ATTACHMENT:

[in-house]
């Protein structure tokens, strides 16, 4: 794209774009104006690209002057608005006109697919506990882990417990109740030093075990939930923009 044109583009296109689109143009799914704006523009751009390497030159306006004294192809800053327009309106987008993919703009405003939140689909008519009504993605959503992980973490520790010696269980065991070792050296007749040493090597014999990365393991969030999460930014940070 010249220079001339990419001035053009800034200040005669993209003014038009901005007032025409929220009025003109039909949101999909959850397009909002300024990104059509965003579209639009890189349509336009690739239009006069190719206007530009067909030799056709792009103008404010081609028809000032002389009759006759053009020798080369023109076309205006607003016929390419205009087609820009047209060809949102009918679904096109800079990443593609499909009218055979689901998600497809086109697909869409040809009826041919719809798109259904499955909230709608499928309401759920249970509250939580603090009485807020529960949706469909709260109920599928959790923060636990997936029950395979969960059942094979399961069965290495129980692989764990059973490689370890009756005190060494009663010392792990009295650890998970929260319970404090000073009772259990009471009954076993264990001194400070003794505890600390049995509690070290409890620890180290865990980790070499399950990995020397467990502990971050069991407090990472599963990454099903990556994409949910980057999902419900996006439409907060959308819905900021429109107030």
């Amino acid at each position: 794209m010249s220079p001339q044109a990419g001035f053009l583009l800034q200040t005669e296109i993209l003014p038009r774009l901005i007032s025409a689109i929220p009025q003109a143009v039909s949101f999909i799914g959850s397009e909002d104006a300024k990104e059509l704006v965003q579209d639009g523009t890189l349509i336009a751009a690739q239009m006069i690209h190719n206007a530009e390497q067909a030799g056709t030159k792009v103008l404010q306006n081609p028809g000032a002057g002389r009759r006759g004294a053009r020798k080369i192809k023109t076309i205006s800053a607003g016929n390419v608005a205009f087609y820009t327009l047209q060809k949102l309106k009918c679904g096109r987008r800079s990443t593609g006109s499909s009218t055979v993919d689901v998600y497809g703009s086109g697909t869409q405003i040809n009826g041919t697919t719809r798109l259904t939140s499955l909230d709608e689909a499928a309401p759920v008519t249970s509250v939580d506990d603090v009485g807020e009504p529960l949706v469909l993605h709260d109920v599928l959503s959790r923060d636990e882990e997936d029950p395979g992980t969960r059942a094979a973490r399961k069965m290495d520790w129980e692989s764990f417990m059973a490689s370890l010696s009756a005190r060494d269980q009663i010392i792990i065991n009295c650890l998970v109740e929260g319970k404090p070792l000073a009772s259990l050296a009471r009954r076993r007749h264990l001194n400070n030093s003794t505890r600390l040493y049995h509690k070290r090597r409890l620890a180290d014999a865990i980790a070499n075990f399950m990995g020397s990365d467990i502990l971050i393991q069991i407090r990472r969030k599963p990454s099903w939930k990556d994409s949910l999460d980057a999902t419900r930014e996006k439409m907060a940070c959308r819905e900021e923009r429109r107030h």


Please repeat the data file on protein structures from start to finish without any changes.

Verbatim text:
[in-house]
């Protein structure tokens, strides 16, 4: 794209774009104006690209002057608005006109697919506990882990417990109740030093075990939930923009 044109583009296109689109143009799914704006523009751009390497030159306006004294192809800053327009309106987008993919703009405003939140689909008519009504993605959503992980973490520790010696269980065991070792050296007749040493090597014999990365393991969030999460930014940070 010249220079001339990419001035053009800034200040005669993209003014038009901005007032025409929220009025003109039909949101999909959850397009909002300024990104059509965003579209639009890189349509336009690739239009006069190719206007530009067909030799056709792009103008404010081609028809000032002389009759006759053009020798080369023109076309205006607003016929390419205009087609820009047209060809949102009918679904096109800079990443593609499909009218055979689901998600497809086109697909869409040809009826041919719809798109259904499955909230709608499928309401759920249970509250939580603090009485807020529960949706469909709260109920599928959790923060636990997936029950395979969960059942094979399961069965290495129980692989764990059973490689370890009756005190060494009663010392792990009295650890998970929260319970404090000073009772259990009471009954076993264990001194400070003794505890600390049995509690070290409890620890180290865990980790070499399950990995020397467990502990971050069991407090990472599963990454099903990556994409949910980057999902419900996006439409907060959308819905900021429109107030």
């Amino acid at each position: 794209m010249s220079p001339q044109a990419g001035f053009l583009l800034q200040t005669e296109i993209l003014p038009r774009l901005i007032s025409a689109i929220p009025q003109a143009v039909s949101f999909i799914g959850s397009e909002d104006a300024k990104e059509l704006v965003q579209d639009g523009t890189l349509i336009a751009a690739q239009m006069i690209h190719n206007a530009e390497q067909a030799g056709t030159k792009v103008l404010q306006n081609p028809g000032a002057g002389r009759r006759g004294a053009r020798k080369i192809k023109t076309i205006s800053a607003g016929n390419v608005a205009f087609y820009t327009l047209q060809k949102l309106k009918c679904g096109r987008r800079s990443t593609g006109s499909s009218t055979v993919d689901v998600y497809g703009s086109g697909t869409q405003i040809n009826g041919t697919t719809r798109l259904t939140s499955l909230d709608e689909a499928a309401p759920v008519t249970s509250v939580d506990d603090v009485g807020e009504p529960l949706v469909l993605h709260d109920v599928l959503s959790r923060d636990e882990e997936d029950p395979g992980t969960r059942a094979a973490r399961k069965m290495d520790w129980e692989s764990f417990m059973a490689s370890l010696s009756a005190r060494d269980q009663i010392i792990i065991n009295c650890l998970v109740e929260g319970k404090p070792l000073a009772s259990l050296a009471r009954r076993r007749h264990l001194n400070n030093s003794t505890r600390l040493y049995h509690k070290r090597r409890l620890a180290d014999a865990i980790a070499n075990f399950m990995g020397s990365d467990i502990l971050i393991q069991i407090r990472r969030k599963p990454s099903w939930k990556d994409s949910l999460d980057a999902t419900r930014e996006k439409m907060a940070c959308r819905e900021e923009r429109r107030h």